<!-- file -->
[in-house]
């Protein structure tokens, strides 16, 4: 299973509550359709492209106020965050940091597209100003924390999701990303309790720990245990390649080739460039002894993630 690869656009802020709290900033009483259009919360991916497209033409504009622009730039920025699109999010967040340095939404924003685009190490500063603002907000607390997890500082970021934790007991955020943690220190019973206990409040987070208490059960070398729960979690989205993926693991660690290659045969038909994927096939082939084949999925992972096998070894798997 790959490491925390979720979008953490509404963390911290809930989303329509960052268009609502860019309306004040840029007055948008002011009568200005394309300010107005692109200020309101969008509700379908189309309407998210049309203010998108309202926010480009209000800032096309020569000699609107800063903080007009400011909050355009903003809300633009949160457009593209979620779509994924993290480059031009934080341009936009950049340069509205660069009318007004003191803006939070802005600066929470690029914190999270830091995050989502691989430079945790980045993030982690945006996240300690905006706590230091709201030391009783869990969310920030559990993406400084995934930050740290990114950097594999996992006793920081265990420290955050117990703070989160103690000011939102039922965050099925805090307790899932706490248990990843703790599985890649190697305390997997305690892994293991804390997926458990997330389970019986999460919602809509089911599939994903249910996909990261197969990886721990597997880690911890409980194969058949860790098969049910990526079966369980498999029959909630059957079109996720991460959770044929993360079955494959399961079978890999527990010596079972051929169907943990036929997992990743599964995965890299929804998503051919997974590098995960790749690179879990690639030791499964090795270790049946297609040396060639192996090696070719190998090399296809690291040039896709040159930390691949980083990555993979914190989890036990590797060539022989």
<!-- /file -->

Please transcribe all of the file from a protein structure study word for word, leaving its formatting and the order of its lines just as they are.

[in-house]
């Protein structure tokens, strides 16, 4: 299973509550359709492209106020965050940091597209100003924390999701990303309790720990245990390649080739460039002894993630 690869656009802020709290900033009483259009919360991916497209033409504009622009730039920025699109999010967040340095939404924003685009190490500063603002907000607390997890500082970021934790007991955020943690220190019973206990409040987070208490059960070398729960979690989205993926693991660690290659045969038909994927096939082939084949999925992972096998070894798997 790959490491925390979720979008953490509404963390911290809930989303329509960052268009609502860019309306004040840029007055948008002011009568200005394309300010107005692109200020309101969008509700379908189309309407998210049309203010998108309202926010480009209000800032096309020569000699609107800063903080007009400011909050355009903003809300633009949160457009593209979620779509994924993290480059031009934080341009936009950049340069509205660069009318007004003191803006939070802005600066929470690029914190999270830091995050989502691989430079945790980045993030982690945006996240300690905006706590230091709201030391009783869990969310920030559990993406400084995934930050740290990114950097594999996992006793920081265990420290955050117990703070989160103690000011939102039922965050099925805090307790899932706490248990990843703790599985890649190697305390997997305690892994293991804390997926458990997330389970019986999460919602809509089911599939994903249910996909990261197969990886721990597997880690911890409980194969058949860790098969049910990526079966369980498999029959909630059957079109996720991460959770044929993360079955494959399961079978890999527990010596079972051929169907943990036929997992990743599964995965890299929804998503051919997974590098995960790749690179879990690639030791499964090795270790049946297609040396060639192996090696070719190998090399296809690291040039896709040159930390691949980083990555993979914190989890036990590797060539022989």